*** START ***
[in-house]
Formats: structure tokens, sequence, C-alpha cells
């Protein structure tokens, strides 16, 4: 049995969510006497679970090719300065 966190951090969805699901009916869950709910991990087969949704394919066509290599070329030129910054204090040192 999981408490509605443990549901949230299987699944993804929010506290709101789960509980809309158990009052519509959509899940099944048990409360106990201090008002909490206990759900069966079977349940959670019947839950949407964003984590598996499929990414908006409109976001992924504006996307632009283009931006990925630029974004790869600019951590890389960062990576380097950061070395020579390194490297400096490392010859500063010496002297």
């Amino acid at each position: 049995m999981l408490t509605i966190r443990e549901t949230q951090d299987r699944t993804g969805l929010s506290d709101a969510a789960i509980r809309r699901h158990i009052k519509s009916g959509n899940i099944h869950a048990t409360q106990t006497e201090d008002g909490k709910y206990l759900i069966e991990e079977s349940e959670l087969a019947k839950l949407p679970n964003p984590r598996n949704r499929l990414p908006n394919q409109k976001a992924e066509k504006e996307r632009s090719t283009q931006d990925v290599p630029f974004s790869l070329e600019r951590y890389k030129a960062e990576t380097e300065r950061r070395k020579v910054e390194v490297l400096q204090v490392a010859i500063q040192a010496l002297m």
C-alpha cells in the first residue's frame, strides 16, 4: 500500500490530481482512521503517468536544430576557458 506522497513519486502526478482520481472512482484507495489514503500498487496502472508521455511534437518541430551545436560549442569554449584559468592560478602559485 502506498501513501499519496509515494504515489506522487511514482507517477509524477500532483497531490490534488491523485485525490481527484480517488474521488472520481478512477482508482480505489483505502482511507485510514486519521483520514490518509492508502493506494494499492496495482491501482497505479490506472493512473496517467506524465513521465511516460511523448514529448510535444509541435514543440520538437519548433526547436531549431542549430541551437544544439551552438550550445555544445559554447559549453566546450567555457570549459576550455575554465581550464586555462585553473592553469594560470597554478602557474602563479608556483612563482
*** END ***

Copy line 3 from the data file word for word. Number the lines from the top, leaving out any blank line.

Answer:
């Protein structure tokens, strides 16, 4: 049995969510006497679970090719300065 966190951090969805699901009916869950709910991990087969949704394919066509290599070329030129910054204090040192 999981408490509605443990549901949230299987699944993804929010506290709101789960509980809309158990009052519509959509899940099944048990409360106990201090008002909490206990759900069966079977349940959670019947839950949407964003984590598996499929990414908006409109976001992924504006996307632009283009931006990925630029974004790869600019951590890389960062990576380097950061070395020579390194490297400096490392010859500063010496002297």